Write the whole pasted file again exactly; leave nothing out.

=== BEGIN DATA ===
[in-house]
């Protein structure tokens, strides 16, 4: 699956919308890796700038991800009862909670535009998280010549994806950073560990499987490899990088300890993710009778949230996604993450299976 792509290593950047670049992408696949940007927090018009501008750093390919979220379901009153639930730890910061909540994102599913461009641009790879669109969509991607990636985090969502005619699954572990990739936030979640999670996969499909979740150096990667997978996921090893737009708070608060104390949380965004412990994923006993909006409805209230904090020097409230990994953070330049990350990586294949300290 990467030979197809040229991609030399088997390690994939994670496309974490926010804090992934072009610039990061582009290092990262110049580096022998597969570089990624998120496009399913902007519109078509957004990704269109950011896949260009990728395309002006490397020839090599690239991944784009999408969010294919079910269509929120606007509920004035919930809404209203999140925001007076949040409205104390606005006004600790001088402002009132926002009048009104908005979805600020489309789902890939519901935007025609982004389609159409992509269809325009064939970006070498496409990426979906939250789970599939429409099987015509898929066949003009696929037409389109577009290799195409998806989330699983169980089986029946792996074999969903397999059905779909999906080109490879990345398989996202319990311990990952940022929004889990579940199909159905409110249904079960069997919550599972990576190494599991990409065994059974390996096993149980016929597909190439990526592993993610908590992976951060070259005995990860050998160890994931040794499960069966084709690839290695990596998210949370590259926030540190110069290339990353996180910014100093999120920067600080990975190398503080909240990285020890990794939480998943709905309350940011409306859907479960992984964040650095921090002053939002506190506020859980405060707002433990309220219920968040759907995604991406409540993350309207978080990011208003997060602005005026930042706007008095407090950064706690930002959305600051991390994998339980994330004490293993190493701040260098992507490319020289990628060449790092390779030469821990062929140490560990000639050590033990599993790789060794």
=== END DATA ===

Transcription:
[in-house]
């Protein structure tokens, strides 16, 4: 699956919308890796700038991800009862909670535009998280010549994806950073560990499987490899990088300890993710009778949230996604993450299976 792509290593950047670049992408696949940007927090018009501008750093390919979220379901009153639930730890910061909540994102599913461009641009790879669109969509991607990636985090969502005619699954572990990739936030979640999670996969499909979740150096990667997978996921090893737009708070608060104390949380965004412990994923006993909006409805209230904090020097409230990994953070330049990350990586294949300290 990467030979197809040229991609030399088997390690994939994670496309974490926010804090992934072009610039990061582009290092990262110049580096022998597969570089990624998120496009399913902007519109078509957004990704269109950011896949260009990728395309002006490397020839090599690239991944784009999408969010294919079910269509929120606007509920004035919930809404209203999140925001007076949040409205104390606005006004600790001088402002009132926002009048009104908005979805600020489309789902890939519901935007025609982004389609159409992509269809325009064939970006070498496409990426979906939250789970599939429409099987015509898929066949003009696929037409389109577009290799195409998806989330699983169980089986029946792996074999969903397999059905779909999906080109490879990345398989996202319990311990990952940022929004889990579940199909159905409110249904079960069997919550599972990576190494599991990409065994059974390996096993149980016929597909190439990526592993993610908590992976951060070259005995990860050998160890994931040794499960069966084709690839290695990596998210949370590259926030540190110069290339990353996180910014100093999120920067600080990975190398503080909240990285020890990794939480998943709905309350940011409306859907479960992984964040650095921090002053939002506190506020859980405060707002433990309220219920968040759907995604991406409540993350309207978080990011208003997060602005005026930042706007008095407090950064706690930002959305600051991390994998339980994330004490293993190493701040260098992507490319020289990628060449790092390779030469821990062929140490560990000639050590033990599993790789060794």